Gov. Bob McDonnell attends ribbon cutting for fluff pulp millPublished 12:00pm Saturday, August 18, 2012
FRANKLIN—Friday was a good day for Stanley Sykes.
As International Paper officials, employees and state leaders, including Gov. Bob McDonnell, cut a fluff pulp ribbon signaling the $90 million repurposing of Franklin’s paper mill, Sykes was happy to return to work.
“It means a lot of joy, happiness and jobs for the community,” the 31-year IP employee said.
Sykes, who works on the paper machine, was one of 1,100 who lost their jobs when the mill shut down in June 2010. He remained unemployed for 18 months before being rehired. Sykes is among 213 at the mill making fluff pulp, which is used in diapers.
“I was happy to have a new job to support my family,” the 52-year-old Hunterdale resident said.
McDonnell, who spoke to more than 100, said one of the toughest days he had in office was when he learned the mill was closing. He praised the work of company and community leaders, who “found a way to put these resources back on line.”
“We’re are delighted to have helped out a little bit,” he said, referring to $350,000 was given to the mill from the Governor’s Opportunity Fund. “This is a bright day, but the fluff pulp market is brighter.”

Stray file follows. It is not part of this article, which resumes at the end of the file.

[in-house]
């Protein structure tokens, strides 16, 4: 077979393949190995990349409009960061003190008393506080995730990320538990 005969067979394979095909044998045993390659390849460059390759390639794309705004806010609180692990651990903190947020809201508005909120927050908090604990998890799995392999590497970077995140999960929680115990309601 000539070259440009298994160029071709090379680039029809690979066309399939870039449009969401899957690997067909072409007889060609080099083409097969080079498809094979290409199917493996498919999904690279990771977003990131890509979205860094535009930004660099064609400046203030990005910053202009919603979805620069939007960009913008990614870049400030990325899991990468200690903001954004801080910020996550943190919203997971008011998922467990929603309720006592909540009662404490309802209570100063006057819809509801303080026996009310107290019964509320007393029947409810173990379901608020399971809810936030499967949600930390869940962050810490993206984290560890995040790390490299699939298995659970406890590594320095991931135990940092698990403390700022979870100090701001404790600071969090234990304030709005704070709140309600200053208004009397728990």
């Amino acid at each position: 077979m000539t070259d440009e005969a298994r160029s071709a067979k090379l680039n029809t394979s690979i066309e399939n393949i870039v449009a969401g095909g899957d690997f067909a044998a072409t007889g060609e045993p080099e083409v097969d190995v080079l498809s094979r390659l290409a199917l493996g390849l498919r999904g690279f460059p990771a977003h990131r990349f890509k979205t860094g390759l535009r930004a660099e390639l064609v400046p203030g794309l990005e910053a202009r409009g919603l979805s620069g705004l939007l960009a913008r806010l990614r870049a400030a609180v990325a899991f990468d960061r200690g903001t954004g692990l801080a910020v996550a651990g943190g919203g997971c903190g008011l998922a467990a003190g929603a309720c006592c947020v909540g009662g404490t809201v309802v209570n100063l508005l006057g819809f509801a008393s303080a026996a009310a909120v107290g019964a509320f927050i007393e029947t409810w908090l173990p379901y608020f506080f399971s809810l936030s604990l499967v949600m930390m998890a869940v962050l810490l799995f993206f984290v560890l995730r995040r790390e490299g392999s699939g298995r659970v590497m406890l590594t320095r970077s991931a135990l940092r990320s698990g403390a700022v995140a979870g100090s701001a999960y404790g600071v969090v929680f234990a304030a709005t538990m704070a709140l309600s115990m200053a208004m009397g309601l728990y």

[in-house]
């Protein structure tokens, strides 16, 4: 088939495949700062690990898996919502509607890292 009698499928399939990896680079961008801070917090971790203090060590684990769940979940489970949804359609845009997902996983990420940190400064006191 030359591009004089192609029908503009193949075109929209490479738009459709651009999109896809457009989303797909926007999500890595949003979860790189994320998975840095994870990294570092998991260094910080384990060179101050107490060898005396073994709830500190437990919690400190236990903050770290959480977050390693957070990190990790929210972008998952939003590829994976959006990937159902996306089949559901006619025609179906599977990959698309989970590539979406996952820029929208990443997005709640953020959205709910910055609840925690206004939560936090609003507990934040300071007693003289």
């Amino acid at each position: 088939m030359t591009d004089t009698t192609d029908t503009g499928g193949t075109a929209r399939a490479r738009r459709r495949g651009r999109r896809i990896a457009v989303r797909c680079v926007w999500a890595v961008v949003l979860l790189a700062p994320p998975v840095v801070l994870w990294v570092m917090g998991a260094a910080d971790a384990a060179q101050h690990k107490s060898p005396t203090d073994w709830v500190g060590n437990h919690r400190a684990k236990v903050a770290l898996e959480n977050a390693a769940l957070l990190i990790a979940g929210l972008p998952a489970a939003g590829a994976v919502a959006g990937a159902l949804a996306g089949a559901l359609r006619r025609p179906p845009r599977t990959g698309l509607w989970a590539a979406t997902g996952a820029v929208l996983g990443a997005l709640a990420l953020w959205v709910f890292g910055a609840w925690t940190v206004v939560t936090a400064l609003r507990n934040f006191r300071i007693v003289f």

IP Chairman and Chief Executive Officer John Faraci said demand for office paper “nearly vanished” three years ago when the decision was made to shut the mill. The area’s skilled workforce and mill’s proximity to the Port of Virginia and natural resources is why IP chose to repurpose the mill.
“We knew this mill and this town were capable of a comeback,” Faraci said.
All of the fluff pulp made at the mill will be exported, which would help grow the state port, McDonnell said.
IP spokeswoman Julie Brennan said the material will go to Asia and Latin America.
International demand for fluff pulp has grown by about 4 percent a year, said IP Senior Vice President Tim Nicholls.
“I think the way the mill has started up and the quality of the product is a testament to the teamwork here, but also to International Paper’s resources around the world,” Nicholls said.
Ed Turner Jr. of Franklin, an employee in the mill’s wood yard, feels very blessed and humbled to return to the mill, where he worked for 30 years.
“It means a whole lot,” the 54-year-old said.
“It’s good for the economy and for future generations.”